Tension in the Service of the Sad: Pete Townshend Meets Henry Purcell


Rock legend Pete Townshend of The Who has long cited Henry Purcell as a major, if unlikely, musical influence and in fact he incorprated parts of Purcell’s work into his rock opera, Quadrophenia, and in the opening of “Pinball Wizard,” among other pieces.

It’s interesting how this influence began. In a conversation he had with Matt Everitt of the BBC’s “6 Music” program, he said he was living with his manager, Kit Lambert, whose father was the musical director of the Royal Ballet at Covent Gardens, Constant Lambert. Purcell-2 Early in the band’s career, around the time of “My Generation,” Kit shared with Townshend a recording of Purcell’s suite, “The Gordian Knot Untied,” which uses a series of suspended chords. The sophistication and emotive quality of the chord suspensions, particularly in the Chaconne, riveted Townshend and he started incorporating the idea of suspension into his work. “Suddenly I was in a world of suspensions,” he says.

Purcell translates rather nicely into pop music, Townshend says, because, like pop, it’s simple. “Purcell wrote in the very early era of orchestral and choral music,” he told Everitt, “and his music was simple, very basic. It had to be knocked off quickly. It wasn’t as complex as Bach went on to produce later.”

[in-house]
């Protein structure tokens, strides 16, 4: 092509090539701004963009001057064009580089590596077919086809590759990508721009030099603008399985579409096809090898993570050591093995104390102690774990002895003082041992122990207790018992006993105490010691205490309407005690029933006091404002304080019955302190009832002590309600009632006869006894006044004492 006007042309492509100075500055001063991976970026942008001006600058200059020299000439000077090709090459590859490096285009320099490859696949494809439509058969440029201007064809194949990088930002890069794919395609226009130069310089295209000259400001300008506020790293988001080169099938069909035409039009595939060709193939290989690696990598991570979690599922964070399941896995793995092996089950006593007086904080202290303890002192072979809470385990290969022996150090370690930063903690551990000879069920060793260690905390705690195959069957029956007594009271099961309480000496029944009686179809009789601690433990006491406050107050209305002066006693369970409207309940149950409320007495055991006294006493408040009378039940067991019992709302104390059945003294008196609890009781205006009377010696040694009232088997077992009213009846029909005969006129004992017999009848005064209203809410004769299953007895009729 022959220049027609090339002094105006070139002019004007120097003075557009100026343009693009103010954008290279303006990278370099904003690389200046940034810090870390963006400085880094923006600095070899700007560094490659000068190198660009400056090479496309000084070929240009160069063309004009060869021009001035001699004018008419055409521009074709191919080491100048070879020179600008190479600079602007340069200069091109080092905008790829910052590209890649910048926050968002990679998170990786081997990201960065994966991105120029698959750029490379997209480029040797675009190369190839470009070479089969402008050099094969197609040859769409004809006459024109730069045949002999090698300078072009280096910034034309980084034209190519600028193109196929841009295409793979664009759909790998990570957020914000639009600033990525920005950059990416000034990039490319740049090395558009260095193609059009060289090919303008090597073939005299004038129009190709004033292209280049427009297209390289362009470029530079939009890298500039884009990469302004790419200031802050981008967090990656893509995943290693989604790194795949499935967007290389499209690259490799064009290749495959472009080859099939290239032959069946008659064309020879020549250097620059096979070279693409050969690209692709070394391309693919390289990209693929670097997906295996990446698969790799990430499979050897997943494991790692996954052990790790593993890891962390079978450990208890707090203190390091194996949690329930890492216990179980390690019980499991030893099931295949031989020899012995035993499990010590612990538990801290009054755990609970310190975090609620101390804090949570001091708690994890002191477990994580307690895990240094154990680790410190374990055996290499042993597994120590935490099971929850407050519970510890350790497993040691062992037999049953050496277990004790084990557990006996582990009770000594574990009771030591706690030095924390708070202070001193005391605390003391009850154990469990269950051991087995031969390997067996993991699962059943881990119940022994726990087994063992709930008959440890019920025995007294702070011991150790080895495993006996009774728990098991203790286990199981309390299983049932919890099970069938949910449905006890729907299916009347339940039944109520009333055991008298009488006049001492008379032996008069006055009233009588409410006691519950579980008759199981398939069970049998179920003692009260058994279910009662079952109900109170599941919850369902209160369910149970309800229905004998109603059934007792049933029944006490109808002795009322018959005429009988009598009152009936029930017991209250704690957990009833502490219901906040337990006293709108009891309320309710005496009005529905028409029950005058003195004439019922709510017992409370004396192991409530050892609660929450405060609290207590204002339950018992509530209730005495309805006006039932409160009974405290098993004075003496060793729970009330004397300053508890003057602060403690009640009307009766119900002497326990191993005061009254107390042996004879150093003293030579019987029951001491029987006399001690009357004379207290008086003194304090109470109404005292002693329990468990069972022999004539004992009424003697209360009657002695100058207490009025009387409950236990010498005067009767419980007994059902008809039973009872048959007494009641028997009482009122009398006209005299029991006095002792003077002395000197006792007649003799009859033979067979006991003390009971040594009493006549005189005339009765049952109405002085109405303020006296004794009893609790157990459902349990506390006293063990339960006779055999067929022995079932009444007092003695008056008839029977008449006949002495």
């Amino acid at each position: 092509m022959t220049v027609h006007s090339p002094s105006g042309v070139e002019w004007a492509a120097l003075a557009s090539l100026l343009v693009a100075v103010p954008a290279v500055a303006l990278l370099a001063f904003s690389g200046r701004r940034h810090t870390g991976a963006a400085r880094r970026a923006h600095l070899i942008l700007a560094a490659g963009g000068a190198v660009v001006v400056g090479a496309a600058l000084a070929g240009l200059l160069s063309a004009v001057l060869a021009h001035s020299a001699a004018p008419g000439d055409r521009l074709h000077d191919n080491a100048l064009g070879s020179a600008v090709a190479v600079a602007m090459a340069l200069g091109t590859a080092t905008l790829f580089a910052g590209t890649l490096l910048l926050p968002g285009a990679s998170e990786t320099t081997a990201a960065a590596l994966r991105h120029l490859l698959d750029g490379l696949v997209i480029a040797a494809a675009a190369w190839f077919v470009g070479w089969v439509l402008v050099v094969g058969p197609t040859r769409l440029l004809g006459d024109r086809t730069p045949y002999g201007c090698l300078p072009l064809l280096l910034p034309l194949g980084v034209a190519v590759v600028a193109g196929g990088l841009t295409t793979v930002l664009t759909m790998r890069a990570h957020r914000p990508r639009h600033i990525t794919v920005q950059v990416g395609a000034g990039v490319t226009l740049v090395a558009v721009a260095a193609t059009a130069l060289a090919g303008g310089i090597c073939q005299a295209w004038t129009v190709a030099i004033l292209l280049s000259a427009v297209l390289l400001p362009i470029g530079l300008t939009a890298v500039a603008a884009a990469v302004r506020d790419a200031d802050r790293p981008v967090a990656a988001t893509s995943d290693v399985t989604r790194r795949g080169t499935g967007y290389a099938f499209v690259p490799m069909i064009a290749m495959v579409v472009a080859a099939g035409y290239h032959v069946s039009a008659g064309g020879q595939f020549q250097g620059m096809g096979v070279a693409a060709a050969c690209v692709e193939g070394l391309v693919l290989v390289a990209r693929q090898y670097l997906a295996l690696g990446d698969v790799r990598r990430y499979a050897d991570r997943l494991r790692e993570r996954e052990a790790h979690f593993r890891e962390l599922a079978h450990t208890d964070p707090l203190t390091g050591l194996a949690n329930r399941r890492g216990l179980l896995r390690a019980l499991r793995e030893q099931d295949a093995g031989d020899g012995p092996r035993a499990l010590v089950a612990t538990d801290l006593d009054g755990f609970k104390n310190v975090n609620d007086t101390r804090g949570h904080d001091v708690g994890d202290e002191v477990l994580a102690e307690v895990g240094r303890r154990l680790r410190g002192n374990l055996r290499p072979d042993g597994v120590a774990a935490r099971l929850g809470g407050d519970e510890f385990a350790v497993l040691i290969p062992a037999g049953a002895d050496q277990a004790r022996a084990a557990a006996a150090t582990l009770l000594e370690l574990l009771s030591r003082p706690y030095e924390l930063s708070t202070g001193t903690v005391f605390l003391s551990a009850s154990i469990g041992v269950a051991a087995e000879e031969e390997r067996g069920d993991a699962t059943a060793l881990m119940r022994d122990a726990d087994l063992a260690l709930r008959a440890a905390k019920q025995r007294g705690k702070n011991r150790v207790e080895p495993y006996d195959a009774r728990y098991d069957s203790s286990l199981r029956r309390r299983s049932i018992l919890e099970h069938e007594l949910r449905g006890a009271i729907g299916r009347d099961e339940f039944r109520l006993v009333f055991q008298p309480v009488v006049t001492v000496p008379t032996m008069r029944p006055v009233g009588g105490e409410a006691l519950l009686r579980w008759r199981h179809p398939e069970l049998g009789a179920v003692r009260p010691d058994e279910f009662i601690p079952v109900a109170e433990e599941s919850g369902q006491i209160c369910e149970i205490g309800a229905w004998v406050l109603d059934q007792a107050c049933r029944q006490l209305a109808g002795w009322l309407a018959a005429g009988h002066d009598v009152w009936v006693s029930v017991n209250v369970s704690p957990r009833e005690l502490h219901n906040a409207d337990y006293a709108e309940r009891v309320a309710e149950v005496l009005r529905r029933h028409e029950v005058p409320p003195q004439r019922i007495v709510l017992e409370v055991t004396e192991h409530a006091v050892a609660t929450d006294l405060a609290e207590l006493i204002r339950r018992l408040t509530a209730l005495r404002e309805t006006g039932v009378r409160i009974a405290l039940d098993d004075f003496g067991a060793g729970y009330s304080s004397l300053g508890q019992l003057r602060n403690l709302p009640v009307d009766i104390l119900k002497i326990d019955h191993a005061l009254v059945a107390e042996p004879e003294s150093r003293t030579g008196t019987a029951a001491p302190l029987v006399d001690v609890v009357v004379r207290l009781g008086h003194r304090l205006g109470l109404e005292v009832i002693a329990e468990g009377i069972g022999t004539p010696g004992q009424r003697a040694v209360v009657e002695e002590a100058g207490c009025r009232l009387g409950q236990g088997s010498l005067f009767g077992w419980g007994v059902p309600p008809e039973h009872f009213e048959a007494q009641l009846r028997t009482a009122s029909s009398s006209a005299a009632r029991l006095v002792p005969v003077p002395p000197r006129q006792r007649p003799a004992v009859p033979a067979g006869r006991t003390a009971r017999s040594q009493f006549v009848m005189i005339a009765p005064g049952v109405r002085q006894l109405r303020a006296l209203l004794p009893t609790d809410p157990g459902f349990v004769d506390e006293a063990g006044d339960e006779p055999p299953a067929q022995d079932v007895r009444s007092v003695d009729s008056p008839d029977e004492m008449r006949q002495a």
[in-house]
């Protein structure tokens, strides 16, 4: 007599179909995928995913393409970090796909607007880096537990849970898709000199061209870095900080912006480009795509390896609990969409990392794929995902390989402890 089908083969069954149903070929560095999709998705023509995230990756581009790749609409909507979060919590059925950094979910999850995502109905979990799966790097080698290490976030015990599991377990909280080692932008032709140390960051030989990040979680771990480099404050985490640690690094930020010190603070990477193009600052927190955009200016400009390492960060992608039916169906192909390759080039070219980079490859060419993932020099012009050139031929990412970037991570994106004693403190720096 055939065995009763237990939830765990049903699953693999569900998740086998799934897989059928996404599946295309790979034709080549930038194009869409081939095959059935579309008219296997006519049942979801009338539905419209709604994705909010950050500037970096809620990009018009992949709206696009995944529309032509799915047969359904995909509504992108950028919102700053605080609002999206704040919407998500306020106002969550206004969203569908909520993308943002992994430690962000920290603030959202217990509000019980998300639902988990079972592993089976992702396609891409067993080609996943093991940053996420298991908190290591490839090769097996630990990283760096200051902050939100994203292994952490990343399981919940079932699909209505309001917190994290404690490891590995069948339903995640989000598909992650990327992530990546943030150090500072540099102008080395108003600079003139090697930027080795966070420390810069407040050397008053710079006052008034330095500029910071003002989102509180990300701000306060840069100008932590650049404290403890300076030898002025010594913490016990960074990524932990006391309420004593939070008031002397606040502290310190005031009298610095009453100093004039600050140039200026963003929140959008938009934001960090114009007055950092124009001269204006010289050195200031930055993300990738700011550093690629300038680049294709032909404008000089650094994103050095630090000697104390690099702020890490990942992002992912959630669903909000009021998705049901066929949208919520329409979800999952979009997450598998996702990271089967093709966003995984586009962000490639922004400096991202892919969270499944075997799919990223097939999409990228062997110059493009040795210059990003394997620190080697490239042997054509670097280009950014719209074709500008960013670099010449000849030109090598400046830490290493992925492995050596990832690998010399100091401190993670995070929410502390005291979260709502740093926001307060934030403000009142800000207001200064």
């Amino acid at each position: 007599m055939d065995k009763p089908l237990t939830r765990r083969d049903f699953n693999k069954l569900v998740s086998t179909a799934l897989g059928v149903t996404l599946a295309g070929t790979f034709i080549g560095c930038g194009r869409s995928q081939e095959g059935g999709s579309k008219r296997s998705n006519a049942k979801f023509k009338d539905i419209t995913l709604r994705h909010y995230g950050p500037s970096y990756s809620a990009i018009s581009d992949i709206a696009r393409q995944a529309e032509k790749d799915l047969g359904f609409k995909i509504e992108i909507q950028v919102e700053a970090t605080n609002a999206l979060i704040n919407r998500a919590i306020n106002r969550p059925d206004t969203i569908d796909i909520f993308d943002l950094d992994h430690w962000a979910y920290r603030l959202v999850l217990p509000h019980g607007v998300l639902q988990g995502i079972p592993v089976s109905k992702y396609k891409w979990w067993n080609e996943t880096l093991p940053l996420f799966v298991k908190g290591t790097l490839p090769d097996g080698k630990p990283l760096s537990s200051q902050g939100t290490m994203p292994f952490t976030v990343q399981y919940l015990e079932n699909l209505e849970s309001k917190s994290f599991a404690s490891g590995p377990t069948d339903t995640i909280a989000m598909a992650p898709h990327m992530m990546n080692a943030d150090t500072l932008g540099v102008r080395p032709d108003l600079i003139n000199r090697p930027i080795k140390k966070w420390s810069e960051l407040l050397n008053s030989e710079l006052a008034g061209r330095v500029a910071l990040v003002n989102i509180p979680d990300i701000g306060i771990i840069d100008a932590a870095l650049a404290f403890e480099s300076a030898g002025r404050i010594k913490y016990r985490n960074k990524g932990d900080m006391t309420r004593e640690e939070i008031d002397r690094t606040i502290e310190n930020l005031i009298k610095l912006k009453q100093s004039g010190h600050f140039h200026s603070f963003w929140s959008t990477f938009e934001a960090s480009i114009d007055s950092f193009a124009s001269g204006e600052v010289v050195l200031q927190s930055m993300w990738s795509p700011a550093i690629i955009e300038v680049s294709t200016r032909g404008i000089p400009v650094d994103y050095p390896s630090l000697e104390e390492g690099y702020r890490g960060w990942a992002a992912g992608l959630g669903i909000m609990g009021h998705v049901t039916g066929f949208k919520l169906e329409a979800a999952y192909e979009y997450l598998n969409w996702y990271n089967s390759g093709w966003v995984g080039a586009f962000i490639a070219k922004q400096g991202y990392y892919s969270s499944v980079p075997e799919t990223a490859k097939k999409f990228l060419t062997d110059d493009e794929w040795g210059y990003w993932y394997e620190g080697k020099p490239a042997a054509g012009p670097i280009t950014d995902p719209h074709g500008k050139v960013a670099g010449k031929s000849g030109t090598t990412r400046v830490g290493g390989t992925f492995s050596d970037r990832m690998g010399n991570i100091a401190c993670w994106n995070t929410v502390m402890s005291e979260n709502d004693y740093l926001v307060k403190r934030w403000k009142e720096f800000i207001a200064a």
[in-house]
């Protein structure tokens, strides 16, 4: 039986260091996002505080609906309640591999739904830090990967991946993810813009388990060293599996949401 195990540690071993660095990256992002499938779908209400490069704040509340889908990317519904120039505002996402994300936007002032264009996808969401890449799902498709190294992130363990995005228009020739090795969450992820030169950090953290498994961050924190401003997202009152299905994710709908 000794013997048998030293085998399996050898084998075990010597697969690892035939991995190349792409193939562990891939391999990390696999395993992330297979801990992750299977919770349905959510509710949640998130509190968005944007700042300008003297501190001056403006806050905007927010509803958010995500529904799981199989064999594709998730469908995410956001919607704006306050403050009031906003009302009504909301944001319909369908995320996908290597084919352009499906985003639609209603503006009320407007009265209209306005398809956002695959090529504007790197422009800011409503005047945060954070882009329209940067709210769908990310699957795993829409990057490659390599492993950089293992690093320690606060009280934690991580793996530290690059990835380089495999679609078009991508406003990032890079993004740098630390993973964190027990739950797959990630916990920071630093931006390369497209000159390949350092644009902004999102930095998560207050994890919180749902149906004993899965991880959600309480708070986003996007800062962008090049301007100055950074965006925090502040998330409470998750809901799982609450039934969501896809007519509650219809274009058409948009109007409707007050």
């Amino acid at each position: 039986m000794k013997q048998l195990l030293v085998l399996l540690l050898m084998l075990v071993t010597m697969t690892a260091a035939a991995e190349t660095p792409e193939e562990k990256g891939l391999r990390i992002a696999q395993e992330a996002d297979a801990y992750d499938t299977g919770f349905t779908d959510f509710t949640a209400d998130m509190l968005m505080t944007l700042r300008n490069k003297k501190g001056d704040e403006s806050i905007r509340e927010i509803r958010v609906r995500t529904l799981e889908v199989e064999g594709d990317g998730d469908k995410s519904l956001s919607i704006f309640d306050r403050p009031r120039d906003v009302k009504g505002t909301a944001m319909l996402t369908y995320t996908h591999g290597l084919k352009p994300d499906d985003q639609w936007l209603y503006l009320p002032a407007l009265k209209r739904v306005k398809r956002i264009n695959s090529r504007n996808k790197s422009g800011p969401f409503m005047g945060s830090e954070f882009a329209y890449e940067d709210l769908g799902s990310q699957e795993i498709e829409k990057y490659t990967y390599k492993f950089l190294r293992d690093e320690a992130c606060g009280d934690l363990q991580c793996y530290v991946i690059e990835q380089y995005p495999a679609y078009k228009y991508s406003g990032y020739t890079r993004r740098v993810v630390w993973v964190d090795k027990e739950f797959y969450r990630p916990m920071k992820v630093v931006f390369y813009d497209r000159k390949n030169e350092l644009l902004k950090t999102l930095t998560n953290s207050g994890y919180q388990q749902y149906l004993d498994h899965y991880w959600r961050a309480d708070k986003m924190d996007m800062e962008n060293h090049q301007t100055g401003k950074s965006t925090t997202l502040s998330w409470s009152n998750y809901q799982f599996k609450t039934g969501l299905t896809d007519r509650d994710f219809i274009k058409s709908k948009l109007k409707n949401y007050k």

The Chaconne is the sixth of eight parts of “The Gordian Knot Untied” and it is, as Townshend described it, moving and “profoundly sad,” which would certainly characterize much of The Who’s music, if you think of pieces like “The Song is Over” and “Behind Blue Eyes.” wizard

Townshend also used suspensions in the opening chord sequence of “Pinball Wizard.”

“That chord sequence [at the beginning of ‘Pinball Wizard’] runs for about 15 minutes [on the demo],” Townshend told Steve Rosen of Sounds International in 1980. “It’s just an exploration of how many chords I could make with a running B. The B was in every chord. It went through about 30 or 40 chords very slowly and then into the song. “I’m a Boy” did that as well, in the solo.

“I got very Baroque,” he went on. “I started to be interested in the fact that [Baroque composers] used melodic transitions very rarely and there would always be suspensions and tension and it would be another level of tension and it would drop. This was mainly Purcell.”

Tension in the service of the simple and the sad. That sounds a lot like The Who.—Nabob, On Baroque

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